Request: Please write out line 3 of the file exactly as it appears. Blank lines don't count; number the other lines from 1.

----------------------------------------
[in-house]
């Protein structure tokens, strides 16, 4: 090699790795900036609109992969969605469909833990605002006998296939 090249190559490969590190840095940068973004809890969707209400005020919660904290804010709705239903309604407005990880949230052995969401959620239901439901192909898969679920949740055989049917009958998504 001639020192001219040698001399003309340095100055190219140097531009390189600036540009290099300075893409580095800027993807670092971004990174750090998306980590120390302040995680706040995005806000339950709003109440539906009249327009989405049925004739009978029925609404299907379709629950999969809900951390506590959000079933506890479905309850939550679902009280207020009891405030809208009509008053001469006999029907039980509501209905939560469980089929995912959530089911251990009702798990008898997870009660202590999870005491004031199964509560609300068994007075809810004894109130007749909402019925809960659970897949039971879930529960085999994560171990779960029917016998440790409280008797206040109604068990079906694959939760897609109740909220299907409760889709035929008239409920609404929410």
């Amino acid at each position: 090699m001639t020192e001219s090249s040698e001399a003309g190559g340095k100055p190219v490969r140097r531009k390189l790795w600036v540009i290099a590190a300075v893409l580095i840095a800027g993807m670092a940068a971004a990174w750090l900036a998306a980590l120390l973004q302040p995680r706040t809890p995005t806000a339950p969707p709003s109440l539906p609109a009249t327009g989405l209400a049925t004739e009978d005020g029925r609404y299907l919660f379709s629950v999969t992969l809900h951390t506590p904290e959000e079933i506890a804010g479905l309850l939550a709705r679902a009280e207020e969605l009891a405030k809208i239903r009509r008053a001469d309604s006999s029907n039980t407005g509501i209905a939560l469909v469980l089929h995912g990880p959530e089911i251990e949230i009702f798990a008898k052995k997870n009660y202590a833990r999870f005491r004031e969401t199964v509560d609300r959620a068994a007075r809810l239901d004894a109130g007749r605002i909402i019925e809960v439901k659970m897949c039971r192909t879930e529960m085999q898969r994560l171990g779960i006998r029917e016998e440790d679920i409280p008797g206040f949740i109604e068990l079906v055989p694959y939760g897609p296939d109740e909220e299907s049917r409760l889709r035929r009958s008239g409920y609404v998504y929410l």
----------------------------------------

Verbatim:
């Amino acid at each position: 090699m001639t020192e001219s090249s040698e001399a003309g190559g340095k100055p190219v490969r140097r531009k390189l790795w600036v540009i290099a590190a300075v893409l580095i840095a800027g993807m670092a940068a971004a990174w750090l900036a998306a980590l120390l973004q302040p995680r706040t809890p995005t806000a339950p969707p709003s109440l539906p609109a009249t327009g989405l209400a049925t004739e009978d005020g029925r609404y299907l919660f379709s629950v999969t992969l809900h951390t506590p904290e959000e079933i506890a804010g479905l309850l939550a709705r679902a009280e207020e969605l009891a405030k809208i239903r009509r008053a001469d309604s006999s029907n039980t407005g509501i209905a939560l469909v469980l089929h995912g990880p959530e089911i251990e949230i009702f798990a008898k052995k997870n009660y202590a833990r999870f005491r004031e969401t199964v509560d609300r959620a068994a007075r809810l239901d004894a109130g007749r605002i909402i019925e809960v439901k659970m897949c039971r192909t879930e529960m085999q898969r994560l171990g779960i006998r029917e016998e440790d679920i409280p008797g206040f949740i109604e068990l079906v055989p694959y939760g897609p296939d109740e909220e299907s049917r409760l889709r035929r009958s008239g409920y609404v998504y929410l």